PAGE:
MXN Under Fire

By: Bryan Crowe | Wed, Feb 18, 2009
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Mirror, mirror on the wall, what is the most troubled cross of them all? Well, it's actually the Russian ruble. But in recent weeks, there has been another victim to join the most battered currency club - the Mexican peso.

Since the implosion of Lehman Brothers (September), risk appetite has packed up and left town - for all asset classes, including currencies - and Mexico's peso is no exception. This is reflected in the chart below with the MXN trading below 11/$ for most of 2008, up until - you guessed it - September. At that point, investors became so risk averse that you couldn't get them to bet on the World Series. The peso at around 13/$ felt a bit more comfortable for the time being because the data flow from south of the border was actually pretty resilient.

But like the rest of the world, things became evident over time. Data release after data release spelled disaster for the US-dependent economy, and the peso came under severe downward pressure with each fresh batch of bad news. After trading under 14/$ for the remainder of 2008, the new year ushered in a whole new panic attack for investors. Immediately, the MXN began trading over 14/$, then over 14.25/$, then up to 14.5/$. Once 14.5/$ was breached (end of Jan., horizontal reference on chart), the government and central bank began to worry. Not only does a weaker currency have inflationary consequences, but this was starting to look a little like a speculative attack.

Chart 1

And what do you do during a speculative attack on your currency? You sell FX reserves. In the week ended Feb. 6, Mexico sold $1.06 billion from its foreign reserves to help the battered peso. While the markets responded favorably for a short time after each sale, over the course of the day the currency would eventually trade lower than before the government's dollar auction. The authorities seemed to forget that the market has an extremely short-term memory. Perhaps they also forgot to take heed of Russia's current nightmare situation. By selling reserves to protect its own currency, the Russian authorities, in effect, painted a bulls-eye on the ruble, and are moving ever closer to the situation faced in 1998, despite Putin's rock-solid rhetoric.

The real question is, did the Mexican authorities also put a price on the peso's head? After reaching an all-time high of 14.7165/$ in intra-day trading on February 17, it is tough to say no. Despite billions in reserve sales, the MXN continues to sink to record lows, so it appears as if the moves have been futile. Furthermore, Fitch mentioned on February 9 that due to the recent reserve reductions, Mexico is on watch for a downgrade - which sounds exactly like a bulls-eye.

The important thing for the authorities to remember here is that they cannot, under any circumstances, target a certain exchange rate. Targeting an exchange rate will result in the vicious cycle of throwing reserves at the market, time and time again, while seeking a conclusion that the market is not willing to accept. The market is going to go where it wants to, and fighting its urges will only lead to the loss of billions more reserves, which may in fact destabilize the economy faster than not intervening would. The peso will be undervalued in the short-term and the authorities should accept that. As the US and Mexican economies come back to life, the value will correct in the medium-term. There is no problem with smoothing volatility, but it seems as if 14.5/$ is the bank's magic number. And having a magic number is very bad indeed.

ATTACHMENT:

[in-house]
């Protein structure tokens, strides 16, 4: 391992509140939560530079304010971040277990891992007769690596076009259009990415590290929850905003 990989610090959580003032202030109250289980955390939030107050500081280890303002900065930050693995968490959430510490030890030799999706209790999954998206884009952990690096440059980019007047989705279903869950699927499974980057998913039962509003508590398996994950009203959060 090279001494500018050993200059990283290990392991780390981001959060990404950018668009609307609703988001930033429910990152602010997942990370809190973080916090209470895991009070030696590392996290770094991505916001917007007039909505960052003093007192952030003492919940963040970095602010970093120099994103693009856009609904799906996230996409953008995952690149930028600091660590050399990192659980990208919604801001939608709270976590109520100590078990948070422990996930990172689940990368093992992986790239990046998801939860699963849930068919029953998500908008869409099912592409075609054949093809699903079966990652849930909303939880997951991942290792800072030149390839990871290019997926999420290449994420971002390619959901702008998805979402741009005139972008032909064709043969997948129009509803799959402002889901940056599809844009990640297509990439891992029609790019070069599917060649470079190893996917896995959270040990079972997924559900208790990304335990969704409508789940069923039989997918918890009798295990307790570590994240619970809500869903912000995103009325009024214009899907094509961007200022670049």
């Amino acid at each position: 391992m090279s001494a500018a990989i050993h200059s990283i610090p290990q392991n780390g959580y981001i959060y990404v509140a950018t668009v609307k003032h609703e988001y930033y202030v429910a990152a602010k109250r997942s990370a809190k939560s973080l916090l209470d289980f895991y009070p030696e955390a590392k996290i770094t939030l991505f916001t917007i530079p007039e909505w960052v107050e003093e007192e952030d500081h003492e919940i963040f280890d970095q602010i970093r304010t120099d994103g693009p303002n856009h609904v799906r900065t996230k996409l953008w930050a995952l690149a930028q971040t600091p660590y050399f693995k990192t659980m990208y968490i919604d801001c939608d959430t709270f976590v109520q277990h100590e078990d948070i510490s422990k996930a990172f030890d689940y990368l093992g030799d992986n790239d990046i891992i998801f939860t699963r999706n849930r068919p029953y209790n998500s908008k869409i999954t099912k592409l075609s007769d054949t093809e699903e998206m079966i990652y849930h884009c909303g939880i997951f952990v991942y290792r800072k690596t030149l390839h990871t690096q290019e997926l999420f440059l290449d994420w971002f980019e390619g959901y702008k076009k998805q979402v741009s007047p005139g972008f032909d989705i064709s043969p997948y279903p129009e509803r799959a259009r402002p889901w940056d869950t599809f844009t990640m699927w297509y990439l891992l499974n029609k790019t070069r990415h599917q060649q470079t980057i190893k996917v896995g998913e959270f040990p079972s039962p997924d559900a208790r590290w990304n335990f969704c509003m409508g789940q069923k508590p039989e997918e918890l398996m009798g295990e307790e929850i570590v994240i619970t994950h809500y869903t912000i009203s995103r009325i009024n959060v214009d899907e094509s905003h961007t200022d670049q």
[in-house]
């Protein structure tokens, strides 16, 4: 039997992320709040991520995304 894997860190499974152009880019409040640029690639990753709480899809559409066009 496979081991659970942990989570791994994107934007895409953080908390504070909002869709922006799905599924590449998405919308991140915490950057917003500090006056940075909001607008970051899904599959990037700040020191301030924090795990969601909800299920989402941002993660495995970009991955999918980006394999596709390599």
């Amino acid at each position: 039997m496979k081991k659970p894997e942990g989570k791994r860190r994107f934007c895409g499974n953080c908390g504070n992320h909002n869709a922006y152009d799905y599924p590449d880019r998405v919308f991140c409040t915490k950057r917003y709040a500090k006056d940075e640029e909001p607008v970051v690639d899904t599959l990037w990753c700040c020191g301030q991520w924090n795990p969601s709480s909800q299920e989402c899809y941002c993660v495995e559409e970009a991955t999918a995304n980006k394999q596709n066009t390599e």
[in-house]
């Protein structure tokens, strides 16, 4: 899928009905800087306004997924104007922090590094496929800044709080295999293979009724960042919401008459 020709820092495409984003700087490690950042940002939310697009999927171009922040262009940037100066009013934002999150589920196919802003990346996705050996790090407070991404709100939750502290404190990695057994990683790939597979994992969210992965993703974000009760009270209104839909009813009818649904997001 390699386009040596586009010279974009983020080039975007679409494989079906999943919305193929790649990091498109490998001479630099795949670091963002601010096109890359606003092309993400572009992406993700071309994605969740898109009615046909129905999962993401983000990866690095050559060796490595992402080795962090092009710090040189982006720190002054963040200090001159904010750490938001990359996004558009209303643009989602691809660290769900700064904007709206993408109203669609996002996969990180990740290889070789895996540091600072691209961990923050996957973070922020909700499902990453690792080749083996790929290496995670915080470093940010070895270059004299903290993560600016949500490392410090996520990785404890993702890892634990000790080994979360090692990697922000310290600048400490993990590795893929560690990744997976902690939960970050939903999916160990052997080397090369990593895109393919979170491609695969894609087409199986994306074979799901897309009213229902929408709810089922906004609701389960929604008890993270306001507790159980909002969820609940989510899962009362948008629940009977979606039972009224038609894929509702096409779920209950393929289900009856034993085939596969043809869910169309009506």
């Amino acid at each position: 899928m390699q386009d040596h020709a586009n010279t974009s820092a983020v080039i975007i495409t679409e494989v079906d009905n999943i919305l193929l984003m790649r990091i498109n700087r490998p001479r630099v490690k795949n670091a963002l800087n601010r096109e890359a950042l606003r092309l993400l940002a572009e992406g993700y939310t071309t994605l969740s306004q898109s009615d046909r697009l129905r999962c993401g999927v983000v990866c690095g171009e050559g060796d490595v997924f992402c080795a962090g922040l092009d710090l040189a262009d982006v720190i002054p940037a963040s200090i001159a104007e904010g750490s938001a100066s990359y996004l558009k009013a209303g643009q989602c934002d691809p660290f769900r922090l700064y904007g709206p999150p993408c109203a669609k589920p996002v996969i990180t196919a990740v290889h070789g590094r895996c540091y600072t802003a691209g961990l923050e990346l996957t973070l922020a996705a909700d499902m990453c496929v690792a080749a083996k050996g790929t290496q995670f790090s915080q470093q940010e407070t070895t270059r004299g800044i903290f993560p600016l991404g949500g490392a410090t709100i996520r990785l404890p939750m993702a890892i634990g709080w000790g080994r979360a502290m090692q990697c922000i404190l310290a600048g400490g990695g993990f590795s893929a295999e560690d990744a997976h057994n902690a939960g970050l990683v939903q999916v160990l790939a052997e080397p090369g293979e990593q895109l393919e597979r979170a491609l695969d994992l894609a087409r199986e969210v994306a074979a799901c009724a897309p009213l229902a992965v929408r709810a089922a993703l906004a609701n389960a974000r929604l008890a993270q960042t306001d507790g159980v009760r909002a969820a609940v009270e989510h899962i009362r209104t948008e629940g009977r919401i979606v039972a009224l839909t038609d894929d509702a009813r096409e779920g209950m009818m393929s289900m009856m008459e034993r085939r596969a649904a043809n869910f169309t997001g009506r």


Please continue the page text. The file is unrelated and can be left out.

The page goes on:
If the central bank were observant, it could play hero in this mess. Instead of being worried about rate cuts fuelling inflation (the economy is going to contract in 2009, killing demand-side pressures), it should be thanking Brazil and Chile and any other Latin American country that has made a large cut for showing them the way. Brazil's most recent cut (Jan. 21) of 100 bps was followed by a rally in the Real that has still retained most of its gains. Likewise, Chile's first cut of the cycle (Jan. 8) of 100 bps had the same effect on its peso, as did the most recent monster 250 bp cut (Feb. 12). The take-away here is, markets are loving bigger-than-expected emerging rate cuts. So, Banxico, please help stimulate your sagging economy and save your nose-diving peso from freefall by giving us more than we expect on February 20.

Chart 2

 


 

Bryan Crowe

Author: Bryan Crowe

Bryan Crowe
The Northern Trust Company
Economic Research Department
"The economics of what is, rather than what you might like it to be."
50 South LaSalle Street, Chicago, Illinois 60675

The opinions expressed herein are those of the author and do not necessarily represent the views of The Northern Trust Company. The Northern Trust Company does not warrant the accuracy or completeness of information contained herein, such information is subject to change and is not intended to influence your investment decisions.

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